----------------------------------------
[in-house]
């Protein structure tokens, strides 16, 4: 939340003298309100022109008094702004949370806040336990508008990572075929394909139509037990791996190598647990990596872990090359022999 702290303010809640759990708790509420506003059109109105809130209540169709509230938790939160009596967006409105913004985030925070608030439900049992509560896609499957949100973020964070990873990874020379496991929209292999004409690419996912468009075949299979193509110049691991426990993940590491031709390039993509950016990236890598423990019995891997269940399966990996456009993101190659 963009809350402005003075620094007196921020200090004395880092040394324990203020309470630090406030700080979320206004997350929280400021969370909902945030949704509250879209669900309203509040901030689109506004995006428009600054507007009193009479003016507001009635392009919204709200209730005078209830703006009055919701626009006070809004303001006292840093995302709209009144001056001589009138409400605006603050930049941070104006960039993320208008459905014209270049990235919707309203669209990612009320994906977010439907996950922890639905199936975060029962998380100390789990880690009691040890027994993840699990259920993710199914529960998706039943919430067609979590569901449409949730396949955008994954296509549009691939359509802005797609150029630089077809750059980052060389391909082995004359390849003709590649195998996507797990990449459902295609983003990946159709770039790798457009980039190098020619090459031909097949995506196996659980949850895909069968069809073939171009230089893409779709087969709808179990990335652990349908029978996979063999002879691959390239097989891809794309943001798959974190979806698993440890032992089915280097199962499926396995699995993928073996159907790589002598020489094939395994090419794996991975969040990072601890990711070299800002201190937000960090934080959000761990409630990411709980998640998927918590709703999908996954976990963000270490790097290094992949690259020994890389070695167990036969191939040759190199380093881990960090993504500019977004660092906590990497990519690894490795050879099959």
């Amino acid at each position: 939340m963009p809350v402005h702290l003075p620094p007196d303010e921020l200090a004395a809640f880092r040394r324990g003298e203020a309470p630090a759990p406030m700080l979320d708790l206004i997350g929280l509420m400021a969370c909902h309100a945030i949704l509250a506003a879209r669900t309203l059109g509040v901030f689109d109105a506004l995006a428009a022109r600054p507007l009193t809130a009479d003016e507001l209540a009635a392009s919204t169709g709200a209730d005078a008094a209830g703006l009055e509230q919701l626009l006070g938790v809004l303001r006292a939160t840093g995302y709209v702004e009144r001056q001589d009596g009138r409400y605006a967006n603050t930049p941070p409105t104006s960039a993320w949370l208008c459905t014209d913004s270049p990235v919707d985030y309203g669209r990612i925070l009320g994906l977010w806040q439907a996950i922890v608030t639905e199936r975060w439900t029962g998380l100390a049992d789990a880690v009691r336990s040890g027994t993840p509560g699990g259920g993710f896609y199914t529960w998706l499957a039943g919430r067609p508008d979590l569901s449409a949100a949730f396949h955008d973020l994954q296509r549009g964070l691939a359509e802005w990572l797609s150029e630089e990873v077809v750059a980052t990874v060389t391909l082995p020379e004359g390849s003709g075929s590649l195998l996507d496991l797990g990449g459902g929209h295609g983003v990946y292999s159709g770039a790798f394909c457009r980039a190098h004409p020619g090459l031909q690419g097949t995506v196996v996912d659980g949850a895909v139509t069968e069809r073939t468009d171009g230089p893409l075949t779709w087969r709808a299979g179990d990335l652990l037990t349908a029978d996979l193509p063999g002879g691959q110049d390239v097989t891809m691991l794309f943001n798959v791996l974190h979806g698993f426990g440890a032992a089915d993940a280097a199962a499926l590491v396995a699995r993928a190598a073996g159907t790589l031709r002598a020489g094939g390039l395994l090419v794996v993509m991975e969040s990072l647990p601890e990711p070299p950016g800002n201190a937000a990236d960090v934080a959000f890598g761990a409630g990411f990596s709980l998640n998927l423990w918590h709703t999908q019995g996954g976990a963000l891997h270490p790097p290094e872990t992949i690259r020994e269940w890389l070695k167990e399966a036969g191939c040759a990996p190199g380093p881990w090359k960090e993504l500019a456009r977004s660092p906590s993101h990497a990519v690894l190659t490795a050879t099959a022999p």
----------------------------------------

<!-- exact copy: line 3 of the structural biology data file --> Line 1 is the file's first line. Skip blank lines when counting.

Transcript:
């Amino acid at each position: 939340m963009p809350v402005h702290l003075p620094p007196d303010e921020l200090a004395a809640f880092r040394r324990g003298e203020a309470p630090a759990p406030m700080l979320d708790l206004i997350g929280l509420m400021a969370c909902h309100a945030i949704l509250a506003a879209r669900t309203l059109g509040v901030f689109d109105a506004l995006a428009a022109r600054p507007l009193t809130a009479d003016e507001l209540a009635a392009s919204t169709g709200a209730d005078a008094a209830g703006l009055e509230q919701l626009l006070g938790v809004l303001r006292a939160t840093g995302y709209v702004e009144r001056q001589d009596g009138r409400y605006a967006n603050t930049p941070p409105t104006s960039a993320w949370l208008c459905t014209d913004s270049p990235v919707d985030y309203g669209r990612i925070l009320g994906l977010w806040q439907a996950i922890v608030t639905e199936r975060w439900t029962g998380l100390a049992d789990a880690v009691r336990s040890g027994t993840p509560g699990g259920g993710f896609y199914t529960w998706l499957a039943g919430r067609p508008d979590l569901s449409a949100a949730f396949h955008d973020l994954q296509r549009g964070l691939a359509e802005w990572l797609s150029e630089e990873v077809v750059a980052t990874v060389t391909l082995p020379e004359g390849s003709g075929s590649l195998l996507d496991l797990g990449g459902g929209h295609g983003v990946y292999s159709g770039a790798f394909c457009r980039a190098h004409p020619g090459l031909q690419g097949t995506v196996v996912d659980g949850a895909v139509t069968e069809r073939t468009d171009g230089p893409l075949t779709w087969r709808a299979g179990d990335l652990l037990t349908a029978d996979l193509p063999g002879g691959q110049d390239v097989t891809m691991l794309f943001n798959v791996l974190h979806g698993f426990g440890a032992a089915d993940a280097a199962a499926l590491v396995a699995r993928a190598a073996g159907t790589l031709r002598a020489g094939g390039l395994l090419v794996v993509m991975e969040s990072l647990p601890e990711p070299p950016g800002n201190a937000a990236d960090v934080a959000f890598g761990a409630g990411f990596s709980l998640n998927l423990w918590h709703t999908q019995g996954g976990a963000l891997h270490p790097p290094e872990t992949i690259r020994e269940w890389l070695k167990e399966a036969g191939c040759a990996p190199g380093p881990w090359k960090e993504l500019a456009r977004s660092p906590s993101h990497a990519v690894l190659t490795a050879t099959a022999p």